Appearing in the segment entitled "The Big Fat Kill", Del Toro plays Jackie Boy, a once-noble cop corrupted by years on the beat. Regularly abusing his waitress girlfriend (Brittany Murphy), he meets his match when he encounters the private eye Dwight (Clive Owen) and a group of tough-talking hookers (led by Rosario Dawson). "Jackie Boy is someone who was a hero but got lost in the glory of it all," says Del Toro. "He's turned into a bully, into a guy who believes he can get away with anything. He's a selfish madman with a license to kill. He's sort of the perfect villain."

A lifelong rebel, it's easy to see why Del Toro is drawn to such a maverick project. Raised with his older brother (now a doctor) in Santurce, a district of San Juan in Puerto Rico, he is the son of two lawyers. His father was a strict disciplinarian, and they often clashed after Del Toro was branded a troublemaker at school. Del Toro lost his mother when he was nine to hepatitis. He says the times he made her laugh during her long illness were probably his first acting efforts. "When things like that happen at such an early age, you accept them as fact," he says. "It's like they are part of the tree of life."

After his father remarried two years later, Del Toro did not get on with his stepmother, and was eventually allowed to study in the United States, at a boarding school in Pennsylvania. He didn't know a great deal of English, and grew up quickly. "I enjoyed being alone," he says. "I also played basketball a lot, and I was quite competitive at it, so I immediately made friends. Then I met a girl, so I was covered! I was lucky." Expected to follow his family into the legal profession, Del Toro decided to buck with tradition. He enrolled in a business course at the University of California in San Diego - but, after auditioning for a college play, got bitten by the bug and soon moved to New York to study with Stella Adler.

After becoming, at 21, the youngest ever actor to play a James Bond villain, in 1989's Licence to Kill, Del Toro floundered for the next few years in small roles. It wasn't until 1995, when he played in the Hollywood satire Swimming with Sharks and then in The Usual Suspects, that filmgoers took notice. "I see The Usual Suspects as the time where I was, quote unquote, discovered," says Del Toro. "It took me six, seven years to get to that place. And it was not easy. You're fighting with people who doubt you and your choice of career. There are a lot of doubts - and you have to stay focused with what you want. I never put a time limit on me being successful or not. I just cared about the work as an actor. But it wasn't easy because there were a lot of ups and downs. I don't know if you know much about baseball, but baseball is the game of failure. You deal with failure - strike, strike, strike - all the time. Acting is like that. You have to have a very thick skin in a way - your hair is too dark, you're too ugly for the part, your audition wasn't good."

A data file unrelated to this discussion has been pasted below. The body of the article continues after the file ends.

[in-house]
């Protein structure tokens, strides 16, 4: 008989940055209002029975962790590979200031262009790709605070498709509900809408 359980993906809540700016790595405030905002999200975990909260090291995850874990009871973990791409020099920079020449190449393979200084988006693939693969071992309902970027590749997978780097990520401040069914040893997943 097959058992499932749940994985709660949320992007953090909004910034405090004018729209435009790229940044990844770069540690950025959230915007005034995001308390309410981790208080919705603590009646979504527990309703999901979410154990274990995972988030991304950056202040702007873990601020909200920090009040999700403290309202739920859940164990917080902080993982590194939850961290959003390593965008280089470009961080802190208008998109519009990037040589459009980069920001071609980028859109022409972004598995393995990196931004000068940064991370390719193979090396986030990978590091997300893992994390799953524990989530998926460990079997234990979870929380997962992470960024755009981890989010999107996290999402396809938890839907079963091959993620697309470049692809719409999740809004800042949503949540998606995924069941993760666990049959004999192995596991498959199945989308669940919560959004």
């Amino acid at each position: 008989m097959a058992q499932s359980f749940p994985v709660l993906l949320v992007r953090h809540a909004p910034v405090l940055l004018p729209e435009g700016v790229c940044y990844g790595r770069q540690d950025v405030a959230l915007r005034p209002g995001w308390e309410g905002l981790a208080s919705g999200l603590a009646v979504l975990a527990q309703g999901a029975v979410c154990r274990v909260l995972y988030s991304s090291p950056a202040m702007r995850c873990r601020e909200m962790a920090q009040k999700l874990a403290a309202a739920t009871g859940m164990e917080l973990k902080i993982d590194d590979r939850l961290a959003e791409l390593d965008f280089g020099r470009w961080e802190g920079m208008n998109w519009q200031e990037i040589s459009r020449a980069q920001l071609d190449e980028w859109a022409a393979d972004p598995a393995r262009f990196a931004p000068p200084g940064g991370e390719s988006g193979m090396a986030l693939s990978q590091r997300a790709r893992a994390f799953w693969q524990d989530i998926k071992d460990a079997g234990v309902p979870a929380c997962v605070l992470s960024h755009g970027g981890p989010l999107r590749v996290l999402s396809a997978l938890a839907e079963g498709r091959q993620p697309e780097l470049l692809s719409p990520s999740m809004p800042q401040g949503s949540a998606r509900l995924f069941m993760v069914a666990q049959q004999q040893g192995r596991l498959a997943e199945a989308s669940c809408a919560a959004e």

In reality, Del Toro is a most eligible bachelor. He's dated the Italian actresses Valeria Golino and Chiara Mastroianni, been attached in the press to his Excess Baggage co-star Alicia Silverstone, and was rumoured to have enjoyed a close encounter with Scarlett Johansson in a lift. Recently, he's been stepping out with the 23-year-old rising starlet Sara Foster. It can't hurt his chances with the ladies that his coffers swelled by $5m last autumn, after he signed on for American Gangster, a film that he and Denzel Washington were slated to star in. It became an even sweeter payday, given that Universal cancelled the project in pre-production but were contractually forced to furnish Del Toro with his fee.

It's a fair indication of where he is now in the Hollywood pecking order. Traffic, aside from the Oscar, netted him a Bafta, a Golden Globe, a Silver Bear (from the Berlin Film Festival) and a Screen Actors' Guild award, as well as turning the spotlight right on him. Was he bothered? "I do get more recognised now," he admits. "If I go to dinner, people look at me more now and whisper. But as an actor I would be no one without the people who come and see me. So it would be ridiculous for it to bother me. It just bothers me when I'm intoxicated."

Even if it's not as a romantic lead, Del Toro's desire to make it to the top of the bill looks set to come true. He remains cast in the lead of the long-gestating Che, a biopic of the Cuban revolutionary Ernesto "Che" Guevara, set during the last months of his life in Bolivia. Originally to be directed by Terrence Malick, it has since fallen into the hands of Soderbergh.

So what does Guevara mean to him? Del Toro struggles to find a coherent answer. "Man, it's difficult to say what he means to me. It's many things. I don't think many people - that carry his image - know exactly what he stood for. You can do him as a hero or as an evil person, but there's no doubt in my mind that I have much respect for him, his family and what he stood for. He was a defender of the real people." Which makes a man like Benicio Del Toro perfect casting.

'Sin City' opens on 3 June